Wednesday, September 7, 2016

Commemorate Pearl Harbor 75th Anniversary at Galveston's American Undersea Warfare Center

Staff Writer, Our Tribune
6 September 2016

GALVESTON, Texas – With the 75th anniversary of the Pearl Harbor attack taking place in December, travelers can commemorate this significant battle in world history by visiting Galveston’s American Undersea Warfare Center. The center, located at Seawolf Park, is home to the USS Cavalla, a former U.S. Navy submarine best known for sinking the Japanese aircraft carrier Shokaku, a veteran of the Pearl Harbor attack.
The USS Cavalla was the only submarine to have sunk one of the Pearl Harbor raiders. The 312-foot ship is open for tours daily, offering visitors the chance to see the period-accurate captain’s quarters and the ship’s office, featuring a late 1930s typewriter and other artifacts of the time. Because the Cavalla was in service for so long, visitors here can also witness technology advances that span three decades.  
Built in 1943 and commissioned in 1944, the USS Cavalla sunk the 30,000-ton Shokaku on its maiden patrol during the Battle of the Philippine Sea. This feat earned it the Presidential Unit Citation. In 1971, the United States Navy transferred the possession of Cavalla to the Texas Submarine Veterans of World War II and it was then delivered to its permanent berth at Seawolf Park in Galveston.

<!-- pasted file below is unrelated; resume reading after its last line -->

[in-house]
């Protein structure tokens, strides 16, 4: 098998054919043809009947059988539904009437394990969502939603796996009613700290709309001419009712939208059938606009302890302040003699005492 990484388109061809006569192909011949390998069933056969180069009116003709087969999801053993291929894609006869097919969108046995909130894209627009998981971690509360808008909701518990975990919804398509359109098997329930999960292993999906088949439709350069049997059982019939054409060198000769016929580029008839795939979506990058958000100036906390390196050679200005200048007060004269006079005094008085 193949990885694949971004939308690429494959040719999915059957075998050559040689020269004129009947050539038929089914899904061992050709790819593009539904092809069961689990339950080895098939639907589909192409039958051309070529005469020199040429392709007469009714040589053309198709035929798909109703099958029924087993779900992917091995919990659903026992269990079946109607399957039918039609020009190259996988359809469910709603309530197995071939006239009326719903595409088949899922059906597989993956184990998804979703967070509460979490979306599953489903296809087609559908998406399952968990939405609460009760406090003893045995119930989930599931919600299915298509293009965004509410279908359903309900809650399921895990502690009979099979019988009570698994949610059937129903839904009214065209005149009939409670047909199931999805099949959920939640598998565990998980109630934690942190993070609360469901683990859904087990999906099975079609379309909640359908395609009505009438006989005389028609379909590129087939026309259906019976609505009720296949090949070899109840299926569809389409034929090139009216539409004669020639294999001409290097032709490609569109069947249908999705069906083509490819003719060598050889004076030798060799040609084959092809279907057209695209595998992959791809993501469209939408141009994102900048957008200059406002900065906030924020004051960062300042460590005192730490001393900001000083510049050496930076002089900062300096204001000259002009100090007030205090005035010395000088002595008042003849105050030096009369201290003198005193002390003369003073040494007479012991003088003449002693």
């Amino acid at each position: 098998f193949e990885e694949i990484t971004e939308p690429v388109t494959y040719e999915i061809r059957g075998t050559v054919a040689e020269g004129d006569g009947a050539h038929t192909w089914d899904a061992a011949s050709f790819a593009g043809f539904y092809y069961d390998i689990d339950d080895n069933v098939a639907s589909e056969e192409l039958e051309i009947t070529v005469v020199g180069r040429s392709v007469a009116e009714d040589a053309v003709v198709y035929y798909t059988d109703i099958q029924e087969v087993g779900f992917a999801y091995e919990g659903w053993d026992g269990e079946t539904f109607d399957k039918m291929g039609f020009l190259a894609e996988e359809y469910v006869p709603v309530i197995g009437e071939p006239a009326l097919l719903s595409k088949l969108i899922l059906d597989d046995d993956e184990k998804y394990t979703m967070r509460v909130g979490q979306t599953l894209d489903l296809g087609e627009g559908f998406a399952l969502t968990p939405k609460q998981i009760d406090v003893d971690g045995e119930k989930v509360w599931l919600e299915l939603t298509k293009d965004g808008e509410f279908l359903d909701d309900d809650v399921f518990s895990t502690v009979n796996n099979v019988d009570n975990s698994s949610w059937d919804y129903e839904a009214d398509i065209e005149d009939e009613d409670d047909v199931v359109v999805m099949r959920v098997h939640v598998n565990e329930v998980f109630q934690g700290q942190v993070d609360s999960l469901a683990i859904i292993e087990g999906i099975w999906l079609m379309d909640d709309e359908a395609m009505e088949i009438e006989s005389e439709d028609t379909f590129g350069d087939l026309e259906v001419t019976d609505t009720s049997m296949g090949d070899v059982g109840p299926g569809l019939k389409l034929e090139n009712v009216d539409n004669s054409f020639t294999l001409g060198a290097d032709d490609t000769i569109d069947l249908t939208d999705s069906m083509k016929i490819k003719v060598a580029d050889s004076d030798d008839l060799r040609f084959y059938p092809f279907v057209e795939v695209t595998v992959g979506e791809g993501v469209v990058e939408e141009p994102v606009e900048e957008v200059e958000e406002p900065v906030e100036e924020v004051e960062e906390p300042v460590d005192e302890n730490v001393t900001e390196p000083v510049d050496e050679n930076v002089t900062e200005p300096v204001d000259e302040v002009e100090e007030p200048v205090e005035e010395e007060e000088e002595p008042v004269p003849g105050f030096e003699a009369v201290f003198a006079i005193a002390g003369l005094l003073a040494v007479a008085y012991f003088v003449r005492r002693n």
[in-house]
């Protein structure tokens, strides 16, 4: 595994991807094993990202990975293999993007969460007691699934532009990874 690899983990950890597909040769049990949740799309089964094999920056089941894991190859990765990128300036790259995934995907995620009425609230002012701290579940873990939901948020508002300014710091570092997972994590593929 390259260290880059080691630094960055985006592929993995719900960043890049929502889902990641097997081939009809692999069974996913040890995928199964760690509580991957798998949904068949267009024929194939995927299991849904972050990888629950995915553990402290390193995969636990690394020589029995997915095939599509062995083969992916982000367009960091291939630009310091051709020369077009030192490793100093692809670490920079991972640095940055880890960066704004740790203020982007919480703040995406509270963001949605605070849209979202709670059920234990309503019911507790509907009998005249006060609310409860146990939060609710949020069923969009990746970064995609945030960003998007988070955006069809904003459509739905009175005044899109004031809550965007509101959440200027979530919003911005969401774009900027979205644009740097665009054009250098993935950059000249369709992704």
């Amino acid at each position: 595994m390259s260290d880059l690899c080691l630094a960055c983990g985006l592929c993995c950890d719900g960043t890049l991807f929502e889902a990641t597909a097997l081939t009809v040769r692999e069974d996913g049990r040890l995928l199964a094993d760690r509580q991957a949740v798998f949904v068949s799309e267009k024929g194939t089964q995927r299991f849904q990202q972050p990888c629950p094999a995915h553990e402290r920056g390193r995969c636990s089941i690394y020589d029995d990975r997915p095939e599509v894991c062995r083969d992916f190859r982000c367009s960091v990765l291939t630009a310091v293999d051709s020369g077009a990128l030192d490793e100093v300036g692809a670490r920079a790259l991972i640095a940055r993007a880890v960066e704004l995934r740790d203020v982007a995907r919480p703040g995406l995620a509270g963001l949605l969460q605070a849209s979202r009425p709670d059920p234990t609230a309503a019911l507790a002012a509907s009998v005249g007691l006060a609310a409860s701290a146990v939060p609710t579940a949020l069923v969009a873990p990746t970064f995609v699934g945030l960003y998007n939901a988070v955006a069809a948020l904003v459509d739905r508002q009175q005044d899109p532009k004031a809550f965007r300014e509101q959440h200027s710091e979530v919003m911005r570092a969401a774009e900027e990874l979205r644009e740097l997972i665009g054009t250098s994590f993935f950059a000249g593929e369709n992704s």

“It is important that we remember the sacrifice of our submarine force during World War II,” Cavalla Historical Foundation President Dr. Kerry Crooks said. “Losing 52 boats and more than 3,500 men, out of a small elite division of highly trained sailors, speaks somberly of their courage and dedication. Submarine warfare was a hard, deadly and lonely duty.”
In addition to being open for tours daily, the Cavalla Historical Foundation will host a special memorial service and reenactment of Cavalla’s sinking of Shokaku at 12:45 p.m. on December 7 at the warfare center. The event is open to the public.
The American Undersea Warfare Center is also home to the USS Stewart, a WWII destroyer escort that is one of only three left in the world.

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